El desgobierno del derecho internacional

NUEVA DELHI – Si nos guiamos por las apariencias, la reciente creación de una zona de identificación para la defensa aérea (ZIDA) china, que incluye territorios ajenos al control de ese país, no tiene nada en común con el arresto y el cacheo al desnudo de una diplomática india en Nueva York por la supuesta remuneración insuficiente a una empleada doméstica que había llevado consigo desde India. De hecho, estos episodios personifican el enfoque unilateralista de ambas potencias respecto del derecho internacional.

La promoción de un orden global justo y basado en reglas por parte de los estados poderosos, como un componente esencial para la paz y la seguridad, tiene larga data. Sin embargo, las principales potencias tradicionalmente han desacatado el derecho internacional, al tiempo que lo emplean contra otros estados. La Liga de las Naciones fracasó porque no pudo castigar ni evitar ese tipo de comportamiento. Actualmente, Estados Unidos y China son ejemplos patentes de un enfoque unilateralista de las relaciones internacionales, aun cuando sostienen su apoyo al fortalecimiento de las reglas y las instituciones globales.

Pensemos en EE. UU., que se ha rehusado a firmar tratados internacionales clave, como la Convención de las Naciones Unidas sobre el Derecho del Mar (CONVEMAR) de 1982, la Convención de la ONU sobre los Usos de los Cursos de Agua Internacionales para Fines Distintos de la Navegación de 1997 (que aún no ha sido puesta en vigor) y el Estatuto de la Corte Penal Internacional de 1998. De hecho, el unilateralismo continúa siendo el leitmotiv de la política exterior estadounidense y esto se refleja también en sus intervenciones internacionales, sean de lucha y vigilancia informática, ataques con aviones a control remoto, o esfuerzos para cambiar regímenes.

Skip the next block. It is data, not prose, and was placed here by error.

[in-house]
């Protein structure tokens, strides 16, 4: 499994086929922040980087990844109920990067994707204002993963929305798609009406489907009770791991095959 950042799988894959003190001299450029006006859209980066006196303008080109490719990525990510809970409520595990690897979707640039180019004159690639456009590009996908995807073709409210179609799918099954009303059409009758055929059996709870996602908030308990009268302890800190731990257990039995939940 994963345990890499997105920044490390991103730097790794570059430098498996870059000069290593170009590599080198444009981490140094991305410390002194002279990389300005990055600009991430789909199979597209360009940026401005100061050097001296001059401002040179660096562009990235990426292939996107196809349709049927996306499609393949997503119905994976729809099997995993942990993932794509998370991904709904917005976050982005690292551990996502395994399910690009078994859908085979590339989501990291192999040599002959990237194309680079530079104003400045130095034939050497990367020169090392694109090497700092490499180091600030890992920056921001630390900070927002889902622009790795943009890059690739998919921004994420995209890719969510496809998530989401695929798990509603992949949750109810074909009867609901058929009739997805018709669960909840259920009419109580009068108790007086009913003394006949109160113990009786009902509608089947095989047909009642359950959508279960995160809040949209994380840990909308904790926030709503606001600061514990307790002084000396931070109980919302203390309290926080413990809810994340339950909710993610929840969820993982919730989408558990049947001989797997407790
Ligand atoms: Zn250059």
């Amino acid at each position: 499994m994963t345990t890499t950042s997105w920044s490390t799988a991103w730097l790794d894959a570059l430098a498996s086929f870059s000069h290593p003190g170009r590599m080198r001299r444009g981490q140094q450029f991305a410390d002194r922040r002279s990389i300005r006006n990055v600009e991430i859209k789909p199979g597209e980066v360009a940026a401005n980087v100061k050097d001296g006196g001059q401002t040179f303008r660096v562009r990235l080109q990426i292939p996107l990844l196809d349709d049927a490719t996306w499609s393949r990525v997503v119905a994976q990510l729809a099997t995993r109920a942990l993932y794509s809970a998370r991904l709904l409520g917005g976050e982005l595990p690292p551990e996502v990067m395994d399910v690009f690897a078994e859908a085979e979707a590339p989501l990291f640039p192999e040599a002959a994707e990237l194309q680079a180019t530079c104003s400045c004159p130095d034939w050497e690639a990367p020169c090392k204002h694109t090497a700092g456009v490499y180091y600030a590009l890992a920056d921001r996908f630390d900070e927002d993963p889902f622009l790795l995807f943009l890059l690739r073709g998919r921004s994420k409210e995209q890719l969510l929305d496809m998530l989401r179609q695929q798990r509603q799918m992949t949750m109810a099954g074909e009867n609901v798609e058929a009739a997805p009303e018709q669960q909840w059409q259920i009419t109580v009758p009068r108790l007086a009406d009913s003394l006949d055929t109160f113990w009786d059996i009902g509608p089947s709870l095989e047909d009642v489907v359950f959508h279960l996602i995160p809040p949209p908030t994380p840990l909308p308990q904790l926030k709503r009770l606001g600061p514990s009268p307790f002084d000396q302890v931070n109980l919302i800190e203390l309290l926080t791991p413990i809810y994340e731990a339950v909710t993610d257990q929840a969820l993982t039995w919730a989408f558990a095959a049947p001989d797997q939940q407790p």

To continue reading, please log in or enter your email address.

Registration is quick and easy and requires only your email address. If you already have an account with us, please log in. Or subscribe now for unlimited access.

required

Log in

http://prosyn.org/Y3ZYCbI/es;
  1. Sean Gallup/Getty Images

    Angela Merkel’s Endgame?

    The collapse of coalition negotiations has left German Chancellor Angela Merkel facing a stark choice between forming a minority government or calling for a new election. But would a minority government necessarily be as bad as Germans have traditionally thought?

  2. Trump Trade speech Bill Pugliano/Getty Images .

    Preparing for the Trump Trade Wars

    In the first 11 months of his presidency, Donald Trump has failed to back up his words – or tweets – with action on a variety of fronts. But the rest of the world's governments, and particularly those in Asia and Europe, would be mistaken to assume that he won't follow through on his promised "America First" trade agenda.

  3. A GrabBike rider uses his mobile phone Bay Ismoyo/Getty Images

    The Platform Economy

    While developed countries in Europe, North America, and Asia are rapidly aging, emerging economies are predominantly youthful. Nigerian, Indonesian, and Vietnamese young people will shape global work trends at an increasingly rapid pace, bringing to bear their experience in dynamic informal markets on a tech-enabled gig economy.

  4. Trump Mario Tama/Getty Images

    Profiles in Discouragement

    One day, the United States will turn the page on Donald Trump. But, as Americans prepare to observe their Thanksgiving holiday, they should reflect that their country's culture and global standing will never recover fully from the wounds that his presidency is inflicting on them.

  5. Mugabe kisses Grace JEKESAI NJIKIZANA/AFP/Getty Images

    How Women Shape Coups

    In Zimbabwe, as in all coups, much behind-the-scenes plotting continues to take place in the aftermath of the military's overthrow of President Robert Mugabe. But who the eventual winners and losers are may depend, among other things, on the gender of the plotters.

  6. Oil barrels Ahmad Al-Rubaye/Getty Images

    The Abnormality of Oil

    At the 2017 Abu Dhabi Petroleum Exhibition and Conference, the consensus among industry executives was that oil prices will still be around $60 per barrel in November 2018. But there is evidence to suggest that the uptick in global growth and developments in Saudi Arabia will push the price as high as $80 in the meantime.

  7. Israeli soldier Menahem Kahana/Getty Images

    The Saudi Prince’s Dangerous War Games

    Saudi Arabia’s Crown Prince Mohammed bin Salman is working hard to consolidate power and establish his country as the Middle East’s only hegemon. But his efforts – which include an attempt to trigger a war between Israel and Hezbollah in Lebanon – increasingly look like the work of an immature gambler.